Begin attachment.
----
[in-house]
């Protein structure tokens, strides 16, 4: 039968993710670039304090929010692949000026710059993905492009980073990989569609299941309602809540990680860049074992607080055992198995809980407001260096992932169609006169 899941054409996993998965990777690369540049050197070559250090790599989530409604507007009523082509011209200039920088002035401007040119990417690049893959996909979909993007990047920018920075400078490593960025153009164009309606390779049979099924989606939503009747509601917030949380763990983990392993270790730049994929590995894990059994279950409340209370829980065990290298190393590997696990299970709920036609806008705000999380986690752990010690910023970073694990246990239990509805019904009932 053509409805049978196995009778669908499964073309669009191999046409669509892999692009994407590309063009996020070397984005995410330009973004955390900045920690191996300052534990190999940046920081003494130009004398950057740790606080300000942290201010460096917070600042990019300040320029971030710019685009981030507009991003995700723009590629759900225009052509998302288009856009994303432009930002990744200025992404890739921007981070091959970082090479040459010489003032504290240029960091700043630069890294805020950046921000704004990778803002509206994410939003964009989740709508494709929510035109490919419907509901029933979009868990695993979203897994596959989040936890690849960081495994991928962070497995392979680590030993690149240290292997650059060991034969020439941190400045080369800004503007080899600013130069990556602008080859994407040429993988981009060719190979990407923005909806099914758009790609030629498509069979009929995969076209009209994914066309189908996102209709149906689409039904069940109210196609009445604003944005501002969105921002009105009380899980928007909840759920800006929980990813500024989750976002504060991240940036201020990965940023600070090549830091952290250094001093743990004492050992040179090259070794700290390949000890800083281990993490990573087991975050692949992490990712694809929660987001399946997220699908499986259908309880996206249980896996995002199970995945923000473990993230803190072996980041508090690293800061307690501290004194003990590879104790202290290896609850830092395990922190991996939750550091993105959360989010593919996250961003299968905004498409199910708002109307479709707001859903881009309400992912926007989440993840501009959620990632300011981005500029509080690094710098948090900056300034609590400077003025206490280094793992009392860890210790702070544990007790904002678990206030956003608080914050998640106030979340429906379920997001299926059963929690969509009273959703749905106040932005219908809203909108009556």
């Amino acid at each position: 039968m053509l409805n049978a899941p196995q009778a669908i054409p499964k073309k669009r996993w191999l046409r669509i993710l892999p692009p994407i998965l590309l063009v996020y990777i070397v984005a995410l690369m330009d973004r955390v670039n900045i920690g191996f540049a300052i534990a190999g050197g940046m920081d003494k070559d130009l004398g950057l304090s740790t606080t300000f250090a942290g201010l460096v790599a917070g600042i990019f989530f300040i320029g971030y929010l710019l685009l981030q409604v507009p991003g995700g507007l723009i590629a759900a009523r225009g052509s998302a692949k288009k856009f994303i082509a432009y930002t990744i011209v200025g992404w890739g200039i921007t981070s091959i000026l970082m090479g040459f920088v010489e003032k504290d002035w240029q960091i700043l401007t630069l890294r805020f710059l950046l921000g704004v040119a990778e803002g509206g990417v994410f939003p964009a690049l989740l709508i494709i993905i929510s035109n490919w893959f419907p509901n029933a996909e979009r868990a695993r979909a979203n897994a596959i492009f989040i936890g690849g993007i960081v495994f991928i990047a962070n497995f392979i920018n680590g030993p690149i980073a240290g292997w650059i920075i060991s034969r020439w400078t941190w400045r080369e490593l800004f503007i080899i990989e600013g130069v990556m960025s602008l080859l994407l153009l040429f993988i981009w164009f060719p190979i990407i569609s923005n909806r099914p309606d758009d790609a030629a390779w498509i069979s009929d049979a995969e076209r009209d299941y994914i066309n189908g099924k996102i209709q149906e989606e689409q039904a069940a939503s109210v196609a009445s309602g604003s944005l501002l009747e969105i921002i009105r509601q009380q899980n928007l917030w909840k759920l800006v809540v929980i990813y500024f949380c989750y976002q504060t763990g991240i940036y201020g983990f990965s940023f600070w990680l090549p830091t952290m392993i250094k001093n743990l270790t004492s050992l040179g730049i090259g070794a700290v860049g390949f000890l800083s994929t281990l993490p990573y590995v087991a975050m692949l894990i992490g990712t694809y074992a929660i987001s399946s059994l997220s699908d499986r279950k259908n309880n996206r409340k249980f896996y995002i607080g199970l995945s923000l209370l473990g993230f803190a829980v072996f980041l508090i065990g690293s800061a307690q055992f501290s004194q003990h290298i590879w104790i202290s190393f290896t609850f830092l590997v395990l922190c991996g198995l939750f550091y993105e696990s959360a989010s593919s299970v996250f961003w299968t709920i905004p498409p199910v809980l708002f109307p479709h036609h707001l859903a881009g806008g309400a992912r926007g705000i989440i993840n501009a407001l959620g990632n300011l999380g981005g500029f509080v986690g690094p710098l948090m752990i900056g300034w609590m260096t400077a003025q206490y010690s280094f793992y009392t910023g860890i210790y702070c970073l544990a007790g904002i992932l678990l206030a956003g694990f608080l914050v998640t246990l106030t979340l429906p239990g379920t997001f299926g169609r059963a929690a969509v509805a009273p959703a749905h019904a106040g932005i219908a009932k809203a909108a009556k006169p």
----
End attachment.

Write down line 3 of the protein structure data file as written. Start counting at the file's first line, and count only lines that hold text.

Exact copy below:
């Amino acid at each position: 039968m053509l409805n049978a899941p196995q009778a669908i054409p499964k073309k669009r996993w191999l046409r669509i993710l892999p692009p994407i998965l590309l063009v996020y990777i070397v984005a995410l690369m330009d973004r955390v670039n900045i920690g191996f540049a300052i534990a190999g050197g940046m920081d003494k070559d130009l004398g950057l304090s740790t606080t300000f250090a942290g201010l460096v790599a917070g600042i990019f989530f300040i320029g971030y929010l710019l685009l981030q409604v507009p991003g995700g507007l723009i590629a759900a009523r225009g052509s998302a692949k288009k856009f994303i082509a432009y930002t990744i011209v200025g992404w890739g200039i921007t981070s091959i000026l970082m090479g040459f920088v010489e003032k504290d002035w240029q960091i700043l401007t630069l890294r805020f710059l950046l921000g704004v040119a990778e803002g509206g990417v994410f939003p964009a690049l989740l709508i494709i993905i929510s035109n490919w893959f419907p509901n029933a996909e979009r868990a695993r979909a979203n897994a596959i492009f989040i936890g690849g993007i960081v495994f991928i990047a962070n497995f392979i920018n680590g030993p690149i980073a240290g292997w650059i920075i060991s034969r020439w400078t941190w400045r080369e490593l800004f503007i080899i990989e600013g130069v990556m960025s602008l080859l994407l153009l040429f993988i981009w164009f060719p190979i990407i569609s923005n909806r099914p309606d758009d790609a030629a390779w498509i069979s009929d049979a995969e076209r009209d299941y994914i066309n189908g099924k996102i209709q149906e989606e689409q039904a069940a939503s109210v196609a009445s309602g604003s944005l501002l009747e969105i921002i009105r509601q009380q899980n928007l917030w909840k759920l800006v809540v929980i990813y500024f949380c989750y976002q504060t763990g991240i940036y201020g983990f990965s940023f600070w990680l090549p830091t952290m392993i250094k001093n743990l270790t004492s050992l040179g730049i090259g070794a700290v860049g390949f000890l800083s994929t281990l993490p990573y590995v087991a975050m692949l894990i992490g990712t694809y074992a929660i987001s399946s059994l997220s699908d499986r279950k259908n309880n996206r409340k249980f896996y995002i607080g199970l995945s923000l209370l473990g993230f803190a829980v072996f980041l508090i065990g690293s800061a307690q055992f501290s004194q003990h290298i590879w104790i202290s190393f290896t609850f830092l590997v395990l922190c991996g198995l939750f550091y993105e696990s959360a989010s593919s299970v996250f961003w299968t709920i905004p498409p199910v809980l708002f109307p479709h036609h707001l859903a881009g806008g309400a992912r926007g705000i989440i993840n501009a407001l959620g990632n300011l999380g981005g500029f509080v986690g690094p710098l948090m752990i900056g300034w609590m260096t400077a003025q206490y010690s280094f793992y009392t910023g860890i210790y702070c970073l544990a007790g904002i992932l678990l206030a956003g694990f608080l914050v998640t246990l106030t979340l429906p239990g379920t997001f299926g169609r059963a929690a969509v509805a009273p959703a749905h019904a106040g932005i219908a009932k809203a909108a009556k006169p």